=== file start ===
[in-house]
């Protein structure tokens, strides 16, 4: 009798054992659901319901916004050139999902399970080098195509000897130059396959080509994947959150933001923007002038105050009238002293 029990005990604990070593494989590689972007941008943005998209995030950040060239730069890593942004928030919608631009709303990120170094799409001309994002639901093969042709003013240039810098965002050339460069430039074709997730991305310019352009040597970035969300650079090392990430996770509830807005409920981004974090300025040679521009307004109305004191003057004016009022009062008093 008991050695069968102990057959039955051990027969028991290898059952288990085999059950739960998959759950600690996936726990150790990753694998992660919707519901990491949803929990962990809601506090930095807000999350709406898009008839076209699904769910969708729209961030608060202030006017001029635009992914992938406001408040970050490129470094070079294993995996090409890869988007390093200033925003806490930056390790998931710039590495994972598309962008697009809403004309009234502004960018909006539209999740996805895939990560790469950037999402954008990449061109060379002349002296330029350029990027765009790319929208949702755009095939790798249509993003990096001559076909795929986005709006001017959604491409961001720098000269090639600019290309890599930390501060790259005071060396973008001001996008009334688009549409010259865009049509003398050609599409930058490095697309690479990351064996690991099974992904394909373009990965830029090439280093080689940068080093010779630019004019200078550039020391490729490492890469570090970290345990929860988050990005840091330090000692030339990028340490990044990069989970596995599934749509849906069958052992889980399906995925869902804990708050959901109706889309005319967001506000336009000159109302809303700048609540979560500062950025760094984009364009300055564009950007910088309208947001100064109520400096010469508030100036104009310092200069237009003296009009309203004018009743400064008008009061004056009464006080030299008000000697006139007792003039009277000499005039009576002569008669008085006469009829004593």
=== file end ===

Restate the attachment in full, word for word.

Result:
[in-house]
């Protein structure tokens, strides 16, 4: 009798054992659901319901916004050139999902399970080098195509000897130059396959080509994947959150933001923007002038105050009238002293 029990005990604990070593494989590689972007941008943005998209995030950040060239730069890593942004928030919608631009709303990120170094799409001309994002639901093969042709003013240039810098965002050339460069430039074709997730991305310019352009040597970035969300650079090392990430996770509830807005409920981004974090300025040679521009307004109305004191003057004016009022009062008093 008991050695069968102990057959039955051990027969028991290898059952288990085999059950739960998959759950600690996936726990150790990753694998992660919707519901990491949803929990962990809601506090930095807000999350709406898009008839076209699904769910969708729209961030608060202030006017001029635009992914992938406001408040970050490129470094070079294993995996090409890869988007390093200033925003806490930056390790998931710039590495994972598309962008697009809403004309009234502004960018909006539209999740996805895939990560790469950037999402954008990449061109060379002349002296330029350029990027765009790319929208949702755009095939790798249509993003990096001559076909795929986005709006001017959604491409961001720098000269090639600019290309890599930390501060790259005071060396973008001001996008009334688009549409010259865009049509003398050609599409930058490095697309690479990351064996690991099974992904394909373009990965830029090439280093080689940068080093010779630019004019200078550039020391490729490492890469570090970290345990929860988050990005840091330090000692030339990028340490990044990069989970596995599934749509849906069958052992889980399906995925869902804990708050959901109706889309005319967001506000336009000159109302809303700048609540979560500062950025760094984009364009300055564009950007910088309208947001100064109520400096010469508030100036104009310092200069237009003296009009309203004018009743400064008008009061004056009464006080030299008000000697006139007792003039009277000499005039009576002569008669008085006469009829004593």